KTH to present novel micro and nanosystems at the MEMS2017 conference
The new research will be presented at the 30th IEEE Conference on Micro Electro Mechanical Systems (MEMS) in Las Vegas, USA
The last week of January is the traditional highlight for the Micro Electro Mechanical Systems (MEMS) international research community, as during this time of the year the annual MEMS conference takes place, this year in Las Vegas, USA. Seven innovations from the Micro and Nanosystems department have been peer selected for presentation at this year’s event, with focus on sensing and diagnosis for medical applications, large-scale and versatile nanofabrication methods, and optical communications and sensing.
The diagnostic dipstick test format, such as the pregnancy tests, is currently limited in sensitivity and therefore only applicable in a limited number of clinical applications. Variations in clinical sample properties, such as viscosity and surface energy, cause that the output of dipstick tests is limited to yes/no answers. Weijin Guo will present a new dipstick design that makes the device performance independent of the fluid properties of the clinical sample, resulting in more accurate and versatile devices. Similar medical applications can be the outcome of the new fabrication method developed by Reza Z. Shafagh . Reza will present a cheaper and faster fabrication method for replicating plastic structures that include feature sizes in both nanometer and centimeter size. A third innovation, developed by Xiaojing Wang , is a new miniaturised high-energy electron source for generating x-rays for medical applications.
Students Miku Laakso and Valentin Dubois will report on new micro- and nanofabrication approaches. Miku Laakso presents an entirely maskless fabrication concept for manufacturing through glass vias, a key element in high density electronics packaging. The maskless process utilizes laser direct patterning with an ultrashort-pulse laser. This allows fast design improvements, which are ideal for research and product development. Valentin will try to change everyone’s view on cracks. Mostly regarded as a problem, he will present new work showing that tiny cracks can become the long-sought-for solution to make highly relevant nanostructures that are challenging to make even with the most sophisticated tools.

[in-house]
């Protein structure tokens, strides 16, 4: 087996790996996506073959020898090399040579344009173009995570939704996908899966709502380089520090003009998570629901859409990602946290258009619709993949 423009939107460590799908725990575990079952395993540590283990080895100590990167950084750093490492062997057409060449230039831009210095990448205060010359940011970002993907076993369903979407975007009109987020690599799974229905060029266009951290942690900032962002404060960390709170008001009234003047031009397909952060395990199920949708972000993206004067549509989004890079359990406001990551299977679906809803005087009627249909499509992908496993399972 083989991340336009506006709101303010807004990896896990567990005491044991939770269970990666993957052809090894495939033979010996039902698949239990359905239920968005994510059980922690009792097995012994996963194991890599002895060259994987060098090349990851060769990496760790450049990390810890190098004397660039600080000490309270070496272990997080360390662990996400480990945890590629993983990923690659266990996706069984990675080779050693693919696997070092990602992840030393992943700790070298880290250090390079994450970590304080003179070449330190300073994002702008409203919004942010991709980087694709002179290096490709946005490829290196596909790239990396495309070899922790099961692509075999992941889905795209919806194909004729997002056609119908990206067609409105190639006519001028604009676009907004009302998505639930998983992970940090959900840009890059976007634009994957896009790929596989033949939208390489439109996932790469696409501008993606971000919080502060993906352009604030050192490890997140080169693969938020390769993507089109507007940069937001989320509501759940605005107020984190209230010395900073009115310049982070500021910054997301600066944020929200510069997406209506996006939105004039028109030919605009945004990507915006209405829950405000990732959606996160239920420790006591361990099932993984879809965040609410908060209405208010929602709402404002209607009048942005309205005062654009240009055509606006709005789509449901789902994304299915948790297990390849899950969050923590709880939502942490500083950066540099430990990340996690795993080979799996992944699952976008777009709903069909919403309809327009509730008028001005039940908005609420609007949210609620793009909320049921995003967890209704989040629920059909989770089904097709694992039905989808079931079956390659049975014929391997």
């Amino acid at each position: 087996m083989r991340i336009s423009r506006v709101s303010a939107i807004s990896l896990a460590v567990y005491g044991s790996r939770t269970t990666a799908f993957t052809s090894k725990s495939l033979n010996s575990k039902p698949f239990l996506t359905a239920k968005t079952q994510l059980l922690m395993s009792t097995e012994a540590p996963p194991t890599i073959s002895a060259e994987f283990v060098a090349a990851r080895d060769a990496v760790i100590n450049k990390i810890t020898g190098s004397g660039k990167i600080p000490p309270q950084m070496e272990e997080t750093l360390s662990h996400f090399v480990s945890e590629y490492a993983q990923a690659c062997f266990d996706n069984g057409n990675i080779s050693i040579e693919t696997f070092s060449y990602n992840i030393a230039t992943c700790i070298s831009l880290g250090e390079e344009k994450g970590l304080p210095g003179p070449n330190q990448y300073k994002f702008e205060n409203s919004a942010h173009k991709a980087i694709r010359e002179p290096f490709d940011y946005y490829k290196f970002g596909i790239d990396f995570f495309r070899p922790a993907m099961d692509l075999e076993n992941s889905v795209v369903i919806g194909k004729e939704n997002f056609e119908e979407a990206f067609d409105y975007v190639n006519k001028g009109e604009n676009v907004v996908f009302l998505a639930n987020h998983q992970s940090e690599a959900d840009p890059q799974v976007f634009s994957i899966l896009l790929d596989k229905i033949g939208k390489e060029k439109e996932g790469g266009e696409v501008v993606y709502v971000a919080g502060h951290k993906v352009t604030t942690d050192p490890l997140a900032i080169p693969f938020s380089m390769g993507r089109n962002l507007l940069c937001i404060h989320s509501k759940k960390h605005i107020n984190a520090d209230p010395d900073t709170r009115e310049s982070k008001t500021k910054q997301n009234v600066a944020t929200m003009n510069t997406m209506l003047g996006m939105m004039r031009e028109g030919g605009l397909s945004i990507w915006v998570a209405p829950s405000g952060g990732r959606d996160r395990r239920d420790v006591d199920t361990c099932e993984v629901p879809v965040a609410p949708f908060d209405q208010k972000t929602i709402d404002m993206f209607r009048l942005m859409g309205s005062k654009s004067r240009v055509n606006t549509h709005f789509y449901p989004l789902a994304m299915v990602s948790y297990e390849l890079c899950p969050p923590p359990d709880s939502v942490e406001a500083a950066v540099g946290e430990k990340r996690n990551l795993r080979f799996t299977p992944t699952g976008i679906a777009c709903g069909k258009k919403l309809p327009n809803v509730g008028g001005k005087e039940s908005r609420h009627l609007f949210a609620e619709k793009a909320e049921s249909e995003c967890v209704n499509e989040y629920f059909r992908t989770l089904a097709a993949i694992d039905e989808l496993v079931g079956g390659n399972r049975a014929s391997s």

Using micro and nanostructures to emit, control, and detect light has recently enabled new types of sensors and outstanding communication speeds. At the conference, Floria Ottonello Briano will present a very fast and small infrared light detector that can detect weak light signals at room temperature. The detector combines a highly sensitive platinum nanowire with the infrared photonic capabilities of silicon, as well as with its easy and low-cost fabrication. This makes it a cheap and sensitive solution for light detection in sensors. At MST we also use silicon to improve current communication systems by combining traditional optical fibers with on-chip silicon optics. With this application in mind, Carlos Errando-Herranz will present his work on an on-chip silicon device that enables realignment of optical fibers using on-chip silicon optics by simply applying a low voltage, thus solving the very common problem of alignment drift. This simple and low-cost device could increase the lifetime of future high-speed optical communication networks. Also focusing on telecommunications, work by Jonas Hansson on low-cost integration of high-frequency antennas for wireless communication applications will be presented at the conference. They will show how critical microwave components, so called “gap waveguides”, can be manufactured in our previously developed OSTE plastic using a rapid and low-cost method.